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Bottoms Should Be Raunchy Fun, But It Just Feels Like Work

There’s always some way to reinvigorate an old genre, and anybody with the energy and imagination to do so should try. In Emma Seligman’s Bottoms, gay misfits and best friends PJ (Rachel Sennott) and Josie (Ayo Edebiri) face their last year of high school with a typical teenage longing: they desperately want to lose their virginity before graduation. They’re gawky, socially inept. The objects of their affections, unfortunately, are cheerleaders who want nothing to do with them, lanky, blasé Brittany (Kaia Gerber) and sweet, adorable Isabel (Havana Rose Liu), who’s under the thumb of the school’s bullying, numbnuts football star Jeff (Nicholas Galitzine).

How many times have we seen some version of that scenario, only with gawky teenage boys as the protagonists? Bottoms reverses that equation at the start, and then pushes further. In a stunning and mildly amusing lapse of logic, PJ and Josie decide their best chances at getting laid lie in starting a self-defense club at school, which rapidly devolves into a teenage Fight Club: the young women let loose, punching one another out and getting a kick out of it. Chaos reigns, and jokes about bulimia, gray-area rape, and the emptiness of empowerment slogans fly as freely as the punches. Somehow, in the middle of it all, Josie actually gets a chance at romance with Isabel, who’s slowly beginning to see that her domineering beau isn’t all that. And PJ just may have a shot with Brittany, who states pretty definitively that she’s straight. But who knows? There’s always hope.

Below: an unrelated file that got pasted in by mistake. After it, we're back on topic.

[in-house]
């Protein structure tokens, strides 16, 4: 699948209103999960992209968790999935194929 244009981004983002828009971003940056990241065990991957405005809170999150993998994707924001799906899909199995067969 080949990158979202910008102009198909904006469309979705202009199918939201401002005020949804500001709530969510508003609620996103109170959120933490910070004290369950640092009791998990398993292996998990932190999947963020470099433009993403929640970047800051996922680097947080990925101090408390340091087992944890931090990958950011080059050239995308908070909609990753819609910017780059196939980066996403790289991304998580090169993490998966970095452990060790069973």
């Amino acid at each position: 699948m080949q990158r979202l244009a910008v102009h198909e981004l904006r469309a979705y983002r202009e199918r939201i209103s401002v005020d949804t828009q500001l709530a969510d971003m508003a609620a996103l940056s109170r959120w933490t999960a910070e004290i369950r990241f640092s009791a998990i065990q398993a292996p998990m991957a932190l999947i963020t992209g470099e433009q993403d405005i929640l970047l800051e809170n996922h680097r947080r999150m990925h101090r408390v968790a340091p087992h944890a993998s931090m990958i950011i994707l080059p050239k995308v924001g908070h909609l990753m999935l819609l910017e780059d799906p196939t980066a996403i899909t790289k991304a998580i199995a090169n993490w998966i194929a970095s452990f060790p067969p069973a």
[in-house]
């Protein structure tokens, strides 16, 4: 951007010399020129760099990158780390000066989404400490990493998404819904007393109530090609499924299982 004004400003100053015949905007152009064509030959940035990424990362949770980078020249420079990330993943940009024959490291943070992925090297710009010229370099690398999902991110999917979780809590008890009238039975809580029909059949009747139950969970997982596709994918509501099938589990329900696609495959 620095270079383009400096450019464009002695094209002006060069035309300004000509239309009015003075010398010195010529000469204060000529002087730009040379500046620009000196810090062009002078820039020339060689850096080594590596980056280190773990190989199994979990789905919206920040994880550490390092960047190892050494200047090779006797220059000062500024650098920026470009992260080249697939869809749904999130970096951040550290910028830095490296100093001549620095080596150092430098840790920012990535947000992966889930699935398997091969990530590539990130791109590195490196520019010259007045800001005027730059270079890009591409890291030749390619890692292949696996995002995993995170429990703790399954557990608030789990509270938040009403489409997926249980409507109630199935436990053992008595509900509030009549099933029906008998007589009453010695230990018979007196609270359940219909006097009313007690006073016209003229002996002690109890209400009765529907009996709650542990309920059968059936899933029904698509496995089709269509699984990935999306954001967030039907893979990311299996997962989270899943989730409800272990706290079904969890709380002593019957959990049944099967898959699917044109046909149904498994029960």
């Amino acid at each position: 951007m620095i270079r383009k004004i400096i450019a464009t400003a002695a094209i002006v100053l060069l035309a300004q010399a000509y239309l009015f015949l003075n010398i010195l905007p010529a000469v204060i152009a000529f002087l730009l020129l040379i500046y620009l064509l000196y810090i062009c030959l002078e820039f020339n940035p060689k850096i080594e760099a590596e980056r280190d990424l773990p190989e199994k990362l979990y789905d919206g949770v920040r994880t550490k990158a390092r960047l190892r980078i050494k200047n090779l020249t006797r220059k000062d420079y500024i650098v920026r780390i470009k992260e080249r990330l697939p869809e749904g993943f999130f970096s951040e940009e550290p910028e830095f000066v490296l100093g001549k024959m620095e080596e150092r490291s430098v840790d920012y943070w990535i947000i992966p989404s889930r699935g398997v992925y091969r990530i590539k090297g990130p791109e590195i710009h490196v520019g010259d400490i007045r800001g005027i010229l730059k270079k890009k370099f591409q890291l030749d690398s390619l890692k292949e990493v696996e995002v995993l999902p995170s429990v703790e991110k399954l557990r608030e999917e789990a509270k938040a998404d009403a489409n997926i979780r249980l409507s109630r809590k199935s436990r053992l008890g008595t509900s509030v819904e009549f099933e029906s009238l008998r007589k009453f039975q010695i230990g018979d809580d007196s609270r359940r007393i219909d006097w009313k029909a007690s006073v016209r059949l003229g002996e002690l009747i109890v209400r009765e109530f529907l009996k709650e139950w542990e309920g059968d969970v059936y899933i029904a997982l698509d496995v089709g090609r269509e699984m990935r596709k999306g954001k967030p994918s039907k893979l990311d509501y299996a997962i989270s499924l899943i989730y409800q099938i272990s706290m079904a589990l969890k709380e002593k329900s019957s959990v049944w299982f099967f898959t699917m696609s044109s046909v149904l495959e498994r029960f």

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It should all be hilarious, bloody, sweet, transgressive fun—but it isn’t. Bottoms was written by Seligman and Sennott, the director and star, respectively, of the 2020 indie comedy Shiva Baby, whose unassuming brand of humiliation humor was its finest asset. Sennott played an aimless young woman who agrees to show up at a funeral observance with her parents, only to learn that the older guy she’s sleeping with and her ex-girlfriend are both in attendance as well; calamity ensues during Kaddish. Bottoms is a bigger, more ambitious picture, designed to challenge and tickle a broader audience. But it works so hard at delivering shock value that its calculation becomes wearying. Bottoms spells out its themes in all-caps pep-rally lingo: Women can be raunchy! Women can be horny! Women can make jokes about all the things we aren’t supposed to laugh about! Even in a case, like this one, where excess is the point, comedy still depends on an indefinable subtlety. Bottoms, though it presents itself as a sort of sideways heir to comedies like Heathers and But I’m a Cheerleader, simply runs its jokes into the ground.

Sennott and Edebiri—the duo behind Comedy Central’s Ayo and Rachel Are Single, from a few years back—pedal hard to drum up the laughs, and occasionally a gag lands. Their best scene may be the opener, in which they lament their lack of hotness with a world-weary resignation that somehow churns into a whirlwind of let’s-give-it-one-more-try energy. Edebiri in particular—she has also appeared on The Bear—has a kind of loopy charm. But one of the actors who has the least to do may be the funniest. Gerber’s Brittany is a leggy supermodel type played by an actual supermodel, and there’s a good sport lurking beneath her cool-girl veneer. “I do not talk to girls in overalls,” she purrs dismissively as she gives sartorially challenged PJ the once-over. It’s an example of how a comedy’s silliest, most throwaway lines can often work better than the ones designed to score points.

If only Bottoms had more of that throwaway casualness. We can always use comedies that turn the old conventions inside out, opening space for new faces and fresh ideas. But you can’t buck the system just by kicking its ass; retooling the old formulas means working smarter, not just harder. As the plot’s ridiculousness accelerates, culminating in a goofy bloodbath that’s not nearly as bloody or goofy as it needs to be, Bottoms becomes less and less funny, and no amount of macho-sexy roughhousing can make it work.

Contact us at letters@time.com.